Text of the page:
CotswoldS WestRural481,40219%
Eilean SiarScotRural144,75519%
TorridgeS WestRural293,09818%
Vale of GlamorganWalesUrban287,19918%
Mid DevonS WestRural287,33718%
EastleighS EastUrban339,94618%
BroadlandEastUrban with sig. rural319,18218%
HyndburnN WestUrban120,03817%
Somerset West & TauntonS WestRural286,91017%
MaldonEastRural399,93717%
East HampshireS EastRural451,32017%
Wyre ForestW MidsUrban with sig. rural241,10917%

“Of the 362 local authorities in Great Britain, 212 (59%) are classified as predominately urban, 98 (27%) as predominately rural, while the remaining 52 (14%) are classed as urban with significant rural. The South West has the highest proportion of rural local authorities, with nearly 60% being predominately rural (17 out of 29), while London unsurprisingly has none.

“The tables below show the top performing local authorities in terms of annual house price growth in 2021 split by rural & urban.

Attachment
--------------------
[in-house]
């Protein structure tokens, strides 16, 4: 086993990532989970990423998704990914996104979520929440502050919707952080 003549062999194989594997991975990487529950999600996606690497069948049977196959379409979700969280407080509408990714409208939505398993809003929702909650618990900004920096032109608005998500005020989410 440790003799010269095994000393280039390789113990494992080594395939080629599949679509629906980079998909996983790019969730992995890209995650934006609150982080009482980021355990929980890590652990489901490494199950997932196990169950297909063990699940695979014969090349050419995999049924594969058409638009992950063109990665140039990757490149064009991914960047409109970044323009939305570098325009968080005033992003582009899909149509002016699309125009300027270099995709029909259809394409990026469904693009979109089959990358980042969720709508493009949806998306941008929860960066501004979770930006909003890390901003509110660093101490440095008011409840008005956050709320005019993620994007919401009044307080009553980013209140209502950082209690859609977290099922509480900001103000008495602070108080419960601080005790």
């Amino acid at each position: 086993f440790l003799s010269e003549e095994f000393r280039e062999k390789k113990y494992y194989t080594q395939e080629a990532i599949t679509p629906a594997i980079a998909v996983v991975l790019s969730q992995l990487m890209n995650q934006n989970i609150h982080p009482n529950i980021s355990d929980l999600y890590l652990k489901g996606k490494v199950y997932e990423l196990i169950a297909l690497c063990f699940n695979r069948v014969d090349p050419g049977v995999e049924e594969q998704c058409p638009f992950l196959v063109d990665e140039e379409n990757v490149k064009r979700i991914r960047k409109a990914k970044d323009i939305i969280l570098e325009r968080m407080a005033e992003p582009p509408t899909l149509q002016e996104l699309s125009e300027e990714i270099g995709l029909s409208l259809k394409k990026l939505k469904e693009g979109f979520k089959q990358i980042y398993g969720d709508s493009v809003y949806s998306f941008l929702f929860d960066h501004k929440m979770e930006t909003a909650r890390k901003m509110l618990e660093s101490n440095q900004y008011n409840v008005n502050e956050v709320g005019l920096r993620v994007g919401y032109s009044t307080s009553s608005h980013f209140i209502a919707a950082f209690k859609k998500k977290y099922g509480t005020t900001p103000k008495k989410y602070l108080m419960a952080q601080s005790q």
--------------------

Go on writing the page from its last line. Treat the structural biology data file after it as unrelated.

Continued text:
Top performing rural local authorities
Govt Office RegionLocal authorityAvg price (Dec-21)% chg
South WestNorth Devon326,84824%
East MidlandsRushcliffe355,39822%
WalesCeredigion244,61921%
East of EnglandSouth Norfolk330,00319%
ScotlandEilean Siar144,75519%
South EastEast Hampshire451,32017%
Yorkshire*Ryedale311,11217%
North WestRibble Valley255,11616%
West MidlandsWychavon326,25914%
North EastCounty Durham119,5669%
Top performing urban local authorities
Govt Office RegionLocal authorityAvg price (Dec-21)% chg
LondonCamden947,51120%
South EastHastings271,43219%
WalesVale of Glamorgan287,19918%